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JOURNAL ARTICLE

Palliative stenting for relief of dysphagia in patients with inoperable esophageal cancer: impact on quality of life

Chinthakandhi Madhusudhan, Sundeep S Saluja, Sujoy Pal, Vineet Ahuja, Pratap Saran, Nihar R Dash, Peush Sahni, Tushar K Chattopadhyay
Diseases of the Esophagus: Official Journal of the International Society for Diseases of the Esophagus 2009, 22 (4): 331-6
19473211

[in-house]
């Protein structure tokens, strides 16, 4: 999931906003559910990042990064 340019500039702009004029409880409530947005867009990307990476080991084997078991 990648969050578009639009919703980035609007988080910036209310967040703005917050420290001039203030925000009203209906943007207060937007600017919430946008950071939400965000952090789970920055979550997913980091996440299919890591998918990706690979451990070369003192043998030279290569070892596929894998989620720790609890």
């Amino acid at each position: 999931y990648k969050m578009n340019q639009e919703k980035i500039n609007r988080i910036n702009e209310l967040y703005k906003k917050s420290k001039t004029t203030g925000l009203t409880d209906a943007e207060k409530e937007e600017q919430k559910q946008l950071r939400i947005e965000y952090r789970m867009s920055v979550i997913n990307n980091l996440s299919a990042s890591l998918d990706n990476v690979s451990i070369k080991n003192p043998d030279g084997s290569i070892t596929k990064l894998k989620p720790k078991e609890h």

The aim of palliation in patients with inoperable esophageal cancer is to relieve dysphagia with minimal morbidity and mortality, and thus improve quality of life (QOL). The use of a self-expanding metal stent (SEMS) is a well-established modality for palliation of dysphagia in such patients. We assessed the QOL after palliative stenting in patients with inoperable esophageal cancer. Thirty-three patients with dysphagia due to inoperable esophageal cancer underwent SEMS insertion between October 2004 and December 2006. All patients had grade III/IV dysphagia and locally advanced unresectable cancer (n = 13), distant metastasis (n = 14), or comorbid conditions/poor general health status precluding a major surgical procedure (n = 6). Patients with grade I/II dysphagia and those with carcinoma of the cervical esophagus were excluded. The QOL was assessed using the European Organization for Research and Treatment of Cancer (EORTC) QLQ-C30 (version 3) and EORTC QLQ-Esophagus (OES) 18 questionnaire (a QOL scale specifically designed for esophageal diseases) before and at 1, 4, and 8 weeks after placement of the stent. The mean age of the patients was 56 (range 34-78) years, and 22 were men. A covered SEMS was used in all patients. The most common site of malignancy was the lower third of the esophagus (n = 18, 55%). In 23 (77%) patients, the stent crossed the gastroesophageal junction. Seven patients required a reintervention for stent block (n = 5) and stent migration (n = 2). Dysphagia improved significantly immediately after stenting, and this improvement persisted until 8 weeks (16.5 vs. 90.6; P < 0.01). The global health status (5.8 vs. 71.7; P < 0.01) and all functional scores improved significantly after stenting from baseline until 8 weeks. Except pain (14.1 vs. 17.7; P = 0.67), there was significant improvement in deglutition (22.7 vs. 2.0; P < 0.01), eating (48 vs. 12.6; P < 0.01), and other symptom scales (19.7 vs. 12.1; P = 0.04) following stenting. The median survival was 4 months (3-7 months). Palliative stenting using SEMS resulted in significant improvement in all scales of QOL without any mortality and acceptable morbidity.

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